The Value of ESG:
SEC’S New Standards Highlight Merits of ESG Programs
ESG (Environmental, Social, Governance) reporting continues to maintain the focus of the investment world, while also being tested by the headwinds of today’s complex world. Specifically, ESG is being tested in regards to the nonuniformity in ESG reporting and accounting, a lack of transparency in materiality assessments, ESG claims vs true action, ESG in light of the war in Ukraine, and finally in the context of SEC’s proposed rulings for climate-related disclosures. Information reported about the value of ESG is quickly sliding into a 2-sided argument – a temptation when we focus on univariate issues for why we should, or should not, continue to prioritize ESG reporting. An alternative solution instead would be to focus on using the reported data and ESG management programs to inform continuous improvement, especially for portfolios of physical assets.
This uncertainty of how to measure and value these metrics is precisely what ESG reporting is trying to address. The world of financial risk is a complex one, and requires disclosure and ongoing metrics to evaluate what is most important to an investor, client, or manager. The SEC and FASB have maintained a long-standing legacy of how to consistently report on financial metrics. Creating consistency in the way that climate risks are evaluated, and more importantly requiring disclosure of climate -related risks, will allow stakeholders to better understand the various risks and opportunities that exist for companies and organizations – an expansion of the financial reporting we are already accustomed to. ESG and sustainability reporting isn’t about requiring certain performance metrics, or meeting carbon emissions targets, those are byproducts of the process. It’s really about incorporating a framework for reporting Environmental, Social and Governance strategies that showcases how an organization is incorporating and planning for ESG-related risks.
Why is this important now?
SEC Proposed Ruling Summary
After over a year and a half of notices, the SEC (Securities and Exchange Commission) has released proposed rules for climate-related disclosures (see summary sheet and announcement). This move comes after a flood of open comment submissions, the evolution of a diverse set of reporting and scoring frameworks (such as GRESB, SASB, TCFD, Science-Based Targets, GRI, CDP, MSCI, Sustainanalytics, Integrated Reporting and more), and significant effort to propose standards that provide broad coverage of all industry types publicly-reported. As a reminder, these focus on the “E” category of environmental risks. The bullets below represent the CliffsNotes of a 490-page document, and more information can be found via the SEC’s fact sheet or website. The gist of the proposed ruling is a rolling set of requirements to standardize financial reporting’s inclusion of climate-related disclosures:
A report on climate-related risks, their material impact on business and strategy, and insight into the analysis process
An outline of the governance structure and risk management processes for climate-related risks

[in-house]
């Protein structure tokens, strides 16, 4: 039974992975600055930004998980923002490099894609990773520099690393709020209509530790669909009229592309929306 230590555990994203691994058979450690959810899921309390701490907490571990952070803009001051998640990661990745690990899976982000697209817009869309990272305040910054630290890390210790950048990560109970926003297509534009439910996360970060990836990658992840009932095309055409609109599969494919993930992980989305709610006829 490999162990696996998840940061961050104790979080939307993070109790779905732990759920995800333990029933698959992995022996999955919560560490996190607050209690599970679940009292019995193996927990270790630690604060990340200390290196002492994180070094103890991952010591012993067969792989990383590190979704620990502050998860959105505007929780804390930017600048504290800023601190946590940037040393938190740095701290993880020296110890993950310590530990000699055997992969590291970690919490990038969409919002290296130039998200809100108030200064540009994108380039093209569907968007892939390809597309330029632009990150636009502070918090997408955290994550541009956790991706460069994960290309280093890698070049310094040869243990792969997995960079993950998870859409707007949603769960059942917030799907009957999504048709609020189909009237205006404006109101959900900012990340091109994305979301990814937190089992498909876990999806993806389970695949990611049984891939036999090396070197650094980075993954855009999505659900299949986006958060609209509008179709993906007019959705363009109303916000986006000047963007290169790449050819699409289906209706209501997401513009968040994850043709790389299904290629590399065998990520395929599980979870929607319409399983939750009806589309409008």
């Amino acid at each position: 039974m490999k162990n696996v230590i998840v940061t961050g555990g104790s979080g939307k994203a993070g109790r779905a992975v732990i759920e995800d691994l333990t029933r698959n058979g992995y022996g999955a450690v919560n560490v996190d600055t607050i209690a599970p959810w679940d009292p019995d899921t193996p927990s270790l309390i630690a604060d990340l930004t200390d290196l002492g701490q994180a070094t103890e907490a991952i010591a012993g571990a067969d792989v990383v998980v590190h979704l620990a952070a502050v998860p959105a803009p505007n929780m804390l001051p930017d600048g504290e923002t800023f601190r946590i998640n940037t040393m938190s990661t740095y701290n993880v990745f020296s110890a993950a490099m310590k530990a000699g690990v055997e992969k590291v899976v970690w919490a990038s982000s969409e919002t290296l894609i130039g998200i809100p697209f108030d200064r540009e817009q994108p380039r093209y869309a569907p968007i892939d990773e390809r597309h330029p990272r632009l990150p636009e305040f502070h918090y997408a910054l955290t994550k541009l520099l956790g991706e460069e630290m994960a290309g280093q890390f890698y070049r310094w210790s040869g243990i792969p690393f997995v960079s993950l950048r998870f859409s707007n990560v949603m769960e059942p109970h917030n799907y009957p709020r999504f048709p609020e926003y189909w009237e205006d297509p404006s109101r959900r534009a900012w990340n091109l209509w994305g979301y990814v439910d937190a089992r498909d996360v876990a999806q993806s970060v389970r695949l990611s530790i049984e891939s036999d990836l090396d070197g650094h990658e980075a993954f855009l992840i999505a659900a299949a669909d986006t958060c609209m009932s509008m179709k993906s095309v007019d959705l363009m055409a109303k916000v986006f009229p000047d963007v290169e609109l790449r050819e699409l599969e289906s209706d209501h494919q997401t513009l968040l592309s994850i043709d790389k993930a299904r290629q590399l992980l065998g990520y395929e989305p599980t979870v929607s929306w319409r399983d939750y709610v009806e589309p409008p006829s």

A hyper-focus on tracking and validating carbon emissions data (scope 1 and 2 first, with a rolling timeline of scope 3 disclosure requirements)
Any information on performance against disclosed emissions goals or stated transition programs
Detailed information about any scenario planning, carbon pricing, or other models used in identifying climate-related risks and goal-setting
This means that, if approved, the items summarized above would become material information that has to be disclosed on investor documents such as 10-K or 10-R forms, and ran through the same audit processes as current financial disclosures – a major shift for the accounting world, and something to keep a close watch over to see how ESG reporting evolves for the built environment.
Here’s an example
For the built environment, climate change can have a variety of impacts, some of which might be withstanding new and stronger weather events or accommodating new weather patterns for continued occupancy. Having a plan in place that assesses this risk, helps identify the material impact on building tenants and users and their rents, and helps define an appropriate reaction with a clear plan. This allows an investor or manager to better understand how to deal with this potential future impact. The primary driver in this discussion may fall under the Environmental category, but it quickly overlaps with Social practices if a response plan can also address human health risks, accessibility issues, and future usability in the built environment assets covered. The Governance aspects could incorporate a decision-tree for owners and managers, outline board involvement in decision-making, as well as the cadence for ongoing analysis and monitoring, and which stakeholders will be involved in decision-making. This simple example of changing weather patterns, and how that impacts buildings and infrastructure as investment assets, showcases how complex of a world ESG planning and accounting is; and simultaneously illustrates how intimately tied to financial resiliency and investor interests these analyses and programs can be.
In summary, ESG reporting frameworks maturing towards more consistent reporting metrics and risk assessments will help elevate current practices to align with investment-grade information capable of being compared against peers and acted upon methodically. This will be a boon for investors and managers in planning, acting, and receiving recognition for their efforts. A major signal in the US of this pursuit of standardization is the recent SEC proposed ruling for climate-related disclosures.